Chornobyl Made Ukrainians “Green” – The Future of the Exclusion Zone:


source:, by Joshua S. Hill,
Published on April 28, 2017

Unfortunately, Ukraine usually recalls the Chornobyl Nuclear Power Plant (ChNPP), its tragic past and so far indefinite future, on the eve of the disaster’s anniversary. Yet this country is simply destined to continue to have the ChNPP, while its problems, including ecological ones, will remain topical to the entire country and very many Ukrainians of all generations.


“The safety of those living in the Chornobyl area is at an acceptable level now, and nothing affects their health,” said Serhii Parashyn, head of the ChNPP’s public board, adviser to the chairman of the State Agency of Ukraine for Managing the Exclusion Zone, ex-manager of the station. Then he asked: “And when can people come back there?” His own answer was immediate and terse: “Never. There are neither environmental nor economic prerequisites for this.” But, in his view, the zone looks good, and flora and fauna are OK there. Parashyn claims he has gone “green” after the Chornobyl disaster. However, the former ChNPP manager does not think this zone will ever be brought back to the economy. Thirty years after the accident have shown that it is impossible.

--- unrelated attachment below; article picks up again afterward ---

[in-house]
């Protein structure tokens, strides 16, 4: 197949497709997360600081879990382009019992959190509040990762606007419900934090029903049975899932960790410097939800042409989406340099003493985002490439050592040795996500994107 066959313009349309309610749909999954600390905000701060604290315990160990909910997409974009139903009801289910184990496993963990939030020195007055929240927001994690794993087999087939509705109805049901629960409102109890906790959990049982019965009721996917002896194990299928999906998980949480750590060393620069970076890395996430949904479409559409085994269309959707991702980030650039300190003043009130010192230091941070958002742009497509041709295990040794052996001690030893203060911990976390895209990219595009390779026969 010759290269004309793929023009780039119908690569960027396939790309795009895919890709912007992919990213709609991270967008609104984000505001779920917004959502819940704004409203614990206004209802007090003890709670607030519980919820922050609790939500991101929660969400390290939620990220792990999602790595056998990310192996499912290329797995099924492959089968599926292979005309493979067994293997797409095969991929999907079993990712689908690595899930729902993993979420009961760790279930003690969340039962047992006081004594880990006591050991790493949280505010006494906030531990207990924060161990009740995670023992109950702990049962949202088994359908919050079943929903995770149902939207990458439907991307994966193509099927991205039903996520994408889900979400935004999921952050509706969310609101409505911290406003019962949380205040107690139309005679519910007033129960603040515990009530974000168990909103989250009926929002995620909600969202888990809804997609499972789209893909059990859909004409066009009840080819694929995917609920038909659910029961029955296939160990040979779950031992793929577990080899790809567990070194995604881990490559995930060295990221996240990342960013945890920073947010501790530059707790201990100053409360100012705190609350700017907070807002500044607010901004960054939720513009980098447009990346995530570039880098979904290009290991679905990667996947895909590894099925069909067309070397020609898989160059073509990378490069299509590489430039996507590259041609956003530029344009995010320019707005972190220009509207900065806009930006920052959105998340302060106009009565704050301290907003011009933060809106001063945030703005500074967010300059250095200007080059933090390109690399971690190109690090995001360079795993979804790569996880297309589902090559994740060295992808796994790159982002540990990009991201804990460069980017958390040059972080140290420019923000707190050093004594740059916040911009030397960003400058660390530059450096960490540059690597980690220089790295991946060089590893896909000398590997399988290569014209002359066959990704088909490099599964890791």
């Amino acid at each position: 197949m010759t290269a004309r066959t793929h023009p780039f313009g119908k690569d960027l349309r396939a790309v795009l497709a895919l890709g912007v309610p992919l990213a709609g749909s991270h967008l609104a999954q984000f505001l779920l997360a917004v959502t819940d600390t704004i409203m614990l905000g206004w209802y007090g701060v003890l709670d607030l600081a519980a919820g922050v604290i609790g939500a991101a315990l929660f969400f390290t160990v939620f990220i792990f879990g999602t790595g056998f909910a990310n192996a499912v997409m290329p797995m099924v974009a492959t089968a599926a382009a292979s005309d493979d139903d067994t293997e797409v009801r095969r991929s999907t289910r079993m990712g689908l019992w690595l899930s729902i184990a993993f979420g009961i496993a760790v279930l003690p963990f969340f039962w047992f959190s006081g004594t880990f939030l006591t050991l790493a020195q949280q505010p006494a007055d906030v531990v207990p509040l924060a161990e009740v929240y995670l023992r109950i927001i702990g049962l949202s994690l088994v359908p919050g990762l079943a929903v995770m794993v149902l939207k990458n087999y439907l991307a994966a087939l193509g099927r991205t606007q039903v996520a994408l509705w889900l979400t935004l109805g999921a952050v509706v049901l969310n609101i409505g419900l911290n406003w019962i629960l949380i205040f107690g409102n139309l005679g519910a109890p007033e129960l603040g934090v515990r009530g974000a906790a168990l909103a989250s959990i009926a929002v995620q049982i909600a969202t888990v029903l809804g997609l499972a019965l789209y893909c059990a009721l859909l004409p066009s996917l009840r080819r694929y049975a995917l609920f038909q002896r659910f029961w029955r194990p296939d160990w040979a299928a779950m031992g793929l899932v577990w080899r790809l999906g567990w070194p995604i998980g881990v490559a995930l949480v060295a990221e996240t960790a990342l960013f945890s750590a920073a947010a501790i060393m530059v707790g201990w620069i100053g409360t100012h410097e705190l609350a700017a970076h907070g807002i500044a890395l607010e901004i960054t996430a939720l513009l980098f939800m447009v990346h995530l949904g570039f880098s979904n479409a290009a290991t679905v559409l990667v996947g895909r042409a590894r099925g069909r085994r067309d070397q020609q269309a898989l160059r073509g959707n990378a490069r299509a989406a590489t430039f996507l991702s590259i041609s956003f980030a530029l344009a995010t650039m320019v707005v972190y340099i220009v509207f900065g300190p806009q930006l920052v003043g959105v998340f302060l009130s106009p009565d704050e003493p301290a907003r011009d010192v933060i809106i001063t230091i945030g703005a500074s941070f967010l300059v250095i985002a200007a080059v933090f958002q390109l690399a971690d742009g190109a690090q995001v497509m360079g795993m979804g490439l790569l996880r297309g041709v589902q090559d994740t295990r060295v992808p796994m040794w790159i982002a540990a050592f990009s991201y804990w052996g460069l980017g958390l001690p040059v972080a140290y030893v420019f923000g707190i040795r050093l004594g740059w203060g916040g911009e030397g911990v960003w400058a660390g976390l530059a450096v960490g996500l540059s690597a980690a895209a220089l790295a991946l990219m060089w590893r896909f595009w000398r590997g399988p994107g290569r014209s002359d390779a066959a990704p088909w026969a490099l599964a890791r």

But what is going to be here? Parashyn names extreme options: either we extract everything from the ruined Shelter area, which is too costly in financial terms and dangerous to the personnel, or we extract nothing but cover it with certain inhibiting materials and build a big box – a permanent storage. This has never been done anywhere before, but there has never been a disaster like this either. Yet modern science does not exactly accept even this – it says we do not know what will happen in 300 years’ time.

There is also an intermediate option, the adviser says. We partly extract and partly bury on site. In Parashyn’s words, this requires a thorough explanation, and, what is more, this should find public approval in this country and abroad. All the rules abroad demand that radioactive wastes should be buried in a deep geological formation. This can be done if there is not so much material. And in our case it is also very difficult to do so because of our scanty budget.